1- No need for the product : A good number of products are created from the fancy of the creator and nothing more. In rare cases, one can find a market for a product they personally had a fancy for but in most cases, the product finds low or no resonance at all when presented to the market. Poor product-market fit occurs for different reasons. Some include:
a- due to the maker’s bias : i.e making products you like and hoping other people like it.
b- poor market assessment: this happens when a product is developed from a market need but the maker doesn’t engage the intended users in the process of building said product. This means the product will not end up addressing the user’s real need.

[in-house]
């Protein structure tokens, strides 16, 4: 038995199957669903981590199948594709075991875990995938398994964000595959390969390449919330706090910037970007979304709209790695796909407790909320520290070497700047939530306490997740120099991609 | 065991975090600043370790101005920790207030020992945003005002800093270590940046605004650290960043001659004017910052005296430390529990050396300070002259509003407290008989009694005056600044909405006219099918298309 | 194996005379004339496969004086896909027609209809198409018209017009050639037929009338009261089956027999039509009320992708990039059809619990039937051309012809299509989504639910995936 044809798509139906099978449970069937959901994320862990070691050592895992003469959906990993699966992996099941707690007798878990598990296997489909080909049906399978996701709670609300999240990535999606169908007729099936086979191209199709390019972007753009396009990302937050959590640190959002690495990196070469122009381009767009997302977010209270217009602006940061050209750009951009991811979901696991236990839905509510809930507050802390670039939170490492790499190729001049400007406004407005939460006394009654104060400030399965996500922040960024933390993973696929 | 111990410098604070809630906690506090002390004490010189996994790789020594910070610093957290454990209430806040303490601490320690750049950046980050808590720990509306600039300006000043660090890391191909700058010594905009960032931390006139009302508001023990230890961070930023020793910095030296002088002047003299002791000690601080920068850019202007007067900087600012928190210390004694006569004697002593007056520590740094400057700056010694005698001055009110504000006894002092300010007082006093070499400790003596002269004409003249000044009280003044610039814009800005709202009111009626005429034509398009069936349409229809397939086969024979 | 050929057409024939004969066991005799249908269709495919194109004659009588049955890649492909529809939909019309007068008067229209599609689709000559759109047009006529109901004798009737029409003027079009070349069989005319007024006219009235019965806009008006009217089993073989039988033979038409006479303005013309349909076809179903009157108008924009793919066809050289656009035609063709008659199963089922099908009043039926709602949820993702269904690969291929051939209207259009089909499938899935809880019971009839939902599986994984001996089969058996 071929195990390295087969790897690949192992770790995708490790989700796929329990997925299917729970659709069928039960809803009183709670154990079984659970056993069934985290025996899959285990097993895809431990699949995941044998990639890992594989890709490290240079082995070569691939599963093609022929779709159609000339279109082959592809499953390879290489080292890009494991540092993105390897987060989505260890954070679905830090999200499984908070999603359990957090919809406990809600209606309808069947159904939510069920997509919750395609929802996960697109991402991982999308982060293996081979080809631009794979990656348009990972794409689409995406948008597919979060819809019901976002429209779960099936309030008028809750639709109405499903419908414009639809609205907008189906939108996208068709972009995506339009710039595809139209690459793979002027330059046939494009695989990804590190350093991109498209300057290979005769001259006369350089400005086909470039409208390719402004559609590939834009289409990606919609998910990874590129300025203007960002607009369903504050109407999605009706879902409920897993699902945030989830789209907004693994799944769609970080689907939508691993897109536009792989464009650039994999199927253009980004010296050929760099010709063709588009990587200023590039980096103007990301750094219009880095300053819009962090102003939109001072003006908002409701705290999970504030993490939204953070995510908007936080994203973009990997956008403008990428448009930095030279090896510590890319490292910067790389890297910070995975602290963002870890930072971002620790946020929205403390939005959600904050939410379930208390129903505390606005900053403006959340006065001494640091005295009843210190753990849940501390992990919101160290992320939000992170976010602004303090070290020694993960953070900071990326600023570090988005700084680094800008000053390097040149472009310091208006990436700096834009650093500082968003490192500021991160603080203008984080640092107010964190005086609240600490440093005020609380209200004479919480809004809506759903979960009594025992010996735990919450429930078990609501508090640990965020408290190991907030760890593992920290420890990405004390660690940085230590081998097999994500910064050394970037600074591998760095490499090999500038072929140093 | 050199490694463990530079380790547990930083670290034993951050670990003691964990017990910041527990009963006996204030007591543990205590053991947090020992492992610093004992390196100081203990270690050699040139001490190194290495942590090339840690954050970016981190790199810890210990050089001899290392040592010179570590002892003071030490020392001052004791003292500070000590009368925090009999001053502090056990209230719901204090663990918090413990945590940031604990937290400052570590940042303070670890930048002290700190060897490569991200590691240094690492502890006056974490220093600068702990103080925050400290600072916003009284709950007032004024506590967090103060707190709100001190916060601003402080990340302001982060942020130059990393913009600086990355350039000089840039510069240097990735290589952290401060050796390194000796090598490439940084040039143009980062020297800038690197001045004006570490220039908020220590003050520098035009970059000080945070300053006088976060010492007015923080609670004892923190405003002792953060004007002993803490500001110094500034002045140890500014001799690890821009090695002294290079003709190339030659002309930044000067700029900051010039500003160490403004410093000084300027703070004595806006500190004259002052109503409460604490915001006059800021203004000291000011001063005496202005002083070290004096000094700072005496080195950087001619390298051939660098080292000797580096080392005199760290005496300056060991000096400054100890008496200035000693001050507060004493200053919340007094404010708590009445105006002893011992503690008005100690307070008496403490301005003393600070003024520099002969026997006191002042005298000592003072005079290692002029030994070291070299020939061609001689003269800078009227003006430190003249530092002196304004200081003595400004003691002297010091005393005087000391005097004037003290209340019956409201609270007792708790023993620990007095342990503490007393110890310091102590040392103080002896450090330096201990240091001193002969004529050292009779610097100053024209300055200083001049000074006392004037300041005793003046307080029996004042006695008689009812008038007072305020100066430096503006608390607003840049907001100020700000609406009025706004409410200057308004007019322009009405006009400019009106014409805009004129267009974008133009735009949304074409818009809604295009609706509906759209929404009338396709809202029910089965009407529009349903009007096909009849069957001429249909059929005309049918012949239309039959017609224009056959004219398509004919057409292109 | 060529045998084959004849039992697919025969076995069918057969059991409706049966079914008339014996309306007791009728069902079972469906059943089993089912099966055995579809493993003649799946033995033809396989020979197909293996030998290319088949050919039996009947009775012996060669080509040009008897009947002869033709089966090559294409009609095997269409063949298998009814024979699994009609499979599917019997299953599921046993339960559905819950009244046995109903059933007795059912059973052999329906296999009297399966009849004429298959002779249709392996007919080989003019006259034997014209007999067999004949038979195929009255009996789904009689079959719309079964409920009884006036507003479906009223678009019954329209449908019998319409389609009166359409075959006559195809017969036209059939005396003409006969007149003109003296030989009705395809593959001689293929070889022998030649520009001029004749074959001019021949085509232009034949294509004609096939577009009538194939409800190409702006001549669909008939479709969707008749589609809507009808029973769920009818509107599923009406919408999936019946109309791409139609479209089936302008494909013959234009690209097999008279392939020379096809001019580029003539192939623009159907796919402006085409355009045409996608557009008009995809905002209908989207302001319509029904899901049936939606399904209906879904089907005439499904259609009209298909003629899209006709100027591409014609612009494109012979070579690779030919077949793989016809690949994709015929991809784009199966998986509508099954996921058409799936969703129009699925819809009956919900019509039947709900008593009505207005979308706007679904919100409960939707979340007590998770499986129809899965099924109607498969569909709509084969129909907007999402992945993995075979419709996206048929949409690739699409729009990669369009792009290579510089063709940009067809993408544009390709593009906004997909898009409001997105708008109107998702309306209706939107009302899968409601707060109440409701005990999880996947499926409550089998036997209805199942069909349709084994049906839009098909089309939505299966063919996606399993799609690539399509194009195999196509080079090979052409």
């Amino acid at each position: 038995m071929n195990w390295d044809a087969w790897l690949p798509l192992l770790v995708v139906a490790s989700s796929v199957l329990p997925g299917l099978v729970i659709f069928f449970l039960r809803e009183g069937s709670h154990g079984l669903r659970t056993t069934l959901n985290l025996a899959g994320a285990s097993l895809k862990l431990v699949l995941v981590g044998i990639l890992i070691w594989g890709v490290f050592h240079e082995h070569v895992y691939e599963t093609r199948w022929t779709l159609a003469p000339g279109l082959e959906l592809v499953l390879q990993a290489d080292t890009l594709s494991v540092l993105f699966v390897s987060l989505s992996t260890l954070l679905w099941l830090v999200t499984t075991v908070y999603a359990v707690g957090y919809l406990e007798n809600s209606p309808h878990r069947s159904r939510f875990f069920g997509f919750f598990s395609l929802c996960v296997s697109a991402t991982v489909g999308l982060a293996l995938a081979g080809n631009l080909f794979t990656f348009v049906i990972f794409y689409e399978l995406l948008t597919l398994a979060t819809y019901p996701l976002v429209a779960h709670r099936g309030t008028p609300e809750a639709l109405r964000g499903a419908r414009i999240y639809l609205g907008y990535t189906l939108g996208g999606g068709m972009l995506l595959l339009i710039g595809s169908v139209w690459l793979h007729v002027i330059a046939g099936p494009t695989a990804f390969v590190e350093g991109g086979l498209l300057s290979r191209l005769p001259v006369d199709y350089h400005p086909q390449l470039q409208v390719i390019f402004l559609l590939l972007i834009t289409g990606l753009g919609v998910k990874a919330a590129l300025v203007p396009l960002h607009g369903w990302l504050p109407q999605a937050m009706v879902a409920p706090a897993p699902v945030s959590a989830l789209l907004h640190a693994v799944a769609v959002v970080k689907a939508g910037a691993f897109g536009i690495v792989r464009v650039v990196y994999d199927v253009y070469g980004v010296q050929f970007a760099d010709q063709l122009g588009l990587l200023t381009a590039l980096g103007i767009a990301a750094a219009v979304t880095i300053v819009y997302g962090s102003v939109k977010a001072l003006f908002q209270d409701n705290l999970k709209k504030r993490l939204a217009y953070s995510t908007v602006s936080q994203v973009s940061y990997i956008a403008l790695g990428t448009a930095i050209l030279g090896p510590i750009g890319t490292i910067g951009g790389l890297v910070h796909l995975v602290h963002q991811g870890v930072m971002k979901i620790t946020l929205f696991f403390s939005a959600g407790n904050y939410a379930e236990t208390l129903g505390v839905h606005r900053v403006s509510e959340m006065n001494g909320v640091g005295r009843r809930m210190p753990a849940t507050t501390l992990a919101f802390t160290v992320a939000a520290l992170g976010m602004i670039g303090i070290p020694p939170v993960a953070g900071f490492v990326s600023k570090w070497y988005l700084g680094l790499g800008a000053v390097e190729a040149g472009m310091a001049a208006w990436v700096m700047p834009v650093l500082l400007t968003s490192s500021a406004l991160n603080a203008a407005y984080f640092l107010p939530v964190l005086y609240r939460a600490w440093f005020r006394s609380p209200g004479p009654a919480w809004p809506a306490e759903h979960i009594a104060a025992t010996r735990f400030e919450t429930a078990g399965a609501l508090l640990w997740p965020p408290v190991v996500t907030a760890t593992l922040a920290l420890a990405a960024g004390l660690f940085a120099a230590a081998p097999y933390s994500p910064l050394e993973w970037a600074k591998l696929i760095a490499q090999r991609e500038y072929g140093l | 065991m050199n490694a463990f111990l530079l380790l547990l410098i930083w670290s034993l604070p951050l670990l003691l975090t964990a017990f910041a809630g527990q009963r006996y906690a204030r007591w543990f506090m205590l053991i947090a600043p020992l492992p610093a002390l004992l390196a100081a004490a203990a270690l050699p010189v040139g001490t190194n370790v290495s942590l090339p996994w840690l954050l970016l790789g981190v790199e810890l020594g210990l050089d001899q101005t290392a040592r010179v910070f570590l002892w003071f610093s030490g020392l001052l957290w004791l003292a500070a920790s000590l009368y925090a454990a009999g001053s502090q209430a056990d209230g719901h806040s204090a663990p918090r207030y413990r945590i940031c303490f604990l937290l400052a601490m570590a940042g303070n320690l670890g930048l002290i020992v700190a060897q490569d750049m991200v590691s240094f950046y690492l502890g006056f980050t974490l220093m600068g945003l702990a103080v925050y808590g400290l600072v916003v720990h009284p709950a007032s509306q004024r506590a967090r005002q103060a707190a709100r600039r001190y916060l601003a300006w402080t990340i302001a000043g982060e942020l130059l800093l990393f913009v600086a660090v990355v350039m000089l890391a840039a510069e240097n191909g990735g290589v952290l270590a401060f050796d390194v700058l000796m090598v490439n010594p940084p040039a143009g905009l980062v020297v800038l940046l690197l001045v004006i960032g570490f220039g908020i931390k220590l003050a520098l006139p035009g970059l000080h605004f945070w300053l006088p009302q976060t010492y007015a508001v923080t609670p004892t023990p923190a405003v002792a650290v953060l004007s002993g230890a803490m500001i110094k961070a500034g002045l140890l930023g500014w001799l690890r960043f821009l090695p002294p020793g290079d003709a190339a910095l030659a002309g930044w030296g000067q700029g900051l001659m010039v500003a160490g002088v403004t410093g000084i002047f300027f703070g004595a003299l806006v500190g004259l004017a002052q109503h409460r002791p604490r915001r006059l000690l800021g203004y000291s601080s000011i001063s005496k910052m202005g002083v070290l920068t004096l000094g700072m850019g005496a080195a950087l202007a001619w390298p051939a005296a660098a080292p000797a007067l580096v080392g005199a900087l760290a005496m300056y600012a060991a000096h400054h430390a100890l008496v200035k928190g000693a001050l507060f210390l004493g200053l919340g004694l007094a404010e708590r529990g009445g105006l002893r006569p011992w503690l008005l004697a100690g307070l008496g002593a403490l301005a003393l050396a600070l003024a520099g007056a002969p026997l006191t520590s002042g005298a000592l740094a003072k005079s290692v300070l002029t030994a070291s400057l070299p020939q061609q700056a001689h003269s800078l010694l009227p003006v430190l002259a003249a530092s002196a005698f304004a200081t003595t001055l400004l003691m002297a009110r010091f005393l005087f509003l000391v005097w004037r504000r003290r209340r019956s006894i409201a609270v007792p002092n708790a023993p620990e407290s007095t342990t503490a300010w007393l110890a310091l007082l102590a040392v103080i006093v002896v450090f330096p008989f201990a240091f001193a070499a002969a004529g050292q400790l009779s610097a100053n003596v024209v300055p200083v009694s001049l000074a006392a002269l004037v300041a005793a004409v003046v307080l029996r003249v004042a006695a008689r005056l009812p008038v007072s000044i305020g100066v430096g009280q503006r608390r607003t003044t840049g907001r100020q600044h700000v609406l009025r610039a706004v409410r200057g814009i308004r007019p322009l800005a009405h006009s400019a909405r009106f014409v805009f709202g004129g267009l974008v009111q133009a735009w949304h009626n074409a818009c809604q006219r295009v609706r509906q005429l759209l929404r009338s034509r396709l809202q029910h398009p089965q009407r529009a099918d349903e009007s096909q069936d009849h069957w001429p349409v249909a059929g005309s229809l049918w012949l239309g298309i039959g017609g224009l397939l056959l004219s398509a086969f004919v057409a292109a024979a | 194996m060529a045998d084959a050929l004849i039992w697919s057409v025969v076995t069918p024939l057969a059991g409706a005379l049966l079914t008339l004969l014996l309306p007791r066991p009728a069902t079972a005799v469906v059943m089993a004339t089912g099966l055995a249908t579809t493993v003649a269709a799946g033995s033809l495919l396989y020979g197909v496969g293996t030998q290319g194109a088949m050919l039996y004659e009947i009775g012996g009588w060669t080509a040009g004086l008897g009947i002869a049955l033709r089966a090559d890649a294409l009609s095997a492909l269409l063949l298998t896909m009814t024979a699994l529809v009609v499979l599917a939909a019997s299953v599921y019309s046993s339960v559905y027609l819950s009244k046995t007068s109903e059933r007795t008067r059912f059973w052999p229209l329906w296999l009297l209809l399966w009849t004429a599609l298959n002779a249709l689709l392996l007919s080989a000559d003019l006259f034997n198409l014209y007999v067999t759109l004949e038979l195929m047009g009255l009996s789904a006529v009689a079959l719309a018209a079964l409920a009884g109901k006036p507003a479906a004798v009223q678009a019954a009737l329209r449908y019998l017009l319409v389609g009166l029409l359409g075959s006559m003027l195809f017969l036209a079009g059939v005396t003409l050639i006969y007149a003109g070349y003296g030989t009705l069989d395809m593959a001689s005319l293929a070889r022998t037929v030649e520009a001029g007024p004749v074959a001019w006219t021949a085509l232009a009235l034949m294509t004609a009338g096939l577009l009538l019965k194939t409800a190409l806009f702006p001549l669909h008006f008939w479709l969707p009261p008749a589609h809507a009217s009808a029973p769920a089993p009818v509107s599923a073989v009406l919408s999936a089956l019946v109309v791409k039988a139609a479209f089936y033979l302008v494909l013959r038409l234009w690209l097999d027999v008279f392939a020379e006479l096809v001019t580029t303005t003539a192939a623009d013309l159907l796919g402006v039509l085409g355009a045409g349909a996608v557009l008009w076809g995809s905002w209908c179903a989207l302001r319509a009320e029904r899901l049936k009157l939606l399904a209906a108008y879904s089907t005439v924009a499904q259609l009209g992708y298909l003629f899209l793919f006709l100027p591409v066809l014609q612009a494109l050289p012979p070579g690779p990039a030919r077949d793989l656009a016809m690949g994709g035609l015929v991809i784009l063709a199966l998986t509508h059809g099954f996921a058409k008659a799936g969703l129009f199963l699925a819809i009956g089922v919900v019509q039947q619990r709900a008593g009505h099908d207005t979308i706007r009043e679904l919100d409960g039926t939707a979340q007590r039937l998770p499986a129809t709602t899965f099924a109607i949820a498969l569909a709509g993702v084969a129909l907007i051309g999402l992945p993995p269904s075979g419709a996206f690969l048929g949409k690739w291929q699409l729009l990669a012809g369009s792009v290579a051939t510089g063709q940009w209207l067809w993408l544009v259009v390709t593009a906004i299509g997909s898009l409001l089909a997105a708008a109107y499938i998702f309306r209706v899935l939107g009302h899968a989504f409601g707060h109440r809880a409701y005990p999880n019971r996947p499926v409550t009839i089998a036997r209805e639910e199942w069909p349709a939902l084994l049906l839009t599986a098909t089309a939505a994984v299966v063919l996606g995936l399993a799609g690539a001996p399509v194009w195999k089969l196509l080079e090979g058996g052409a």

2- Poor product development: Say you’ve done your homework and found a good market fit but then go on to float the development stage with poor quality production materials, or make a great product with poor packaging. Production mistakes really impact market perception greatly.
3- A weak marketing/communication plan: Say you have done the hard work of finding market fit for your great product, introducing it to the market requires a clear communication plan delivered in phases. Failure to successfully connect with the people who need your product can be a huge deterrent to product launch success.
4- Poor Timing : There’s such a thing as a great product released at the wrong time. Some products are ultimately great and fit for a problem but the time mismatch comes into the picture when the top adopters of a product do not find the product useful or do not influence the other tiers of adopters as quickly as is needed to ensure product penetration into the market.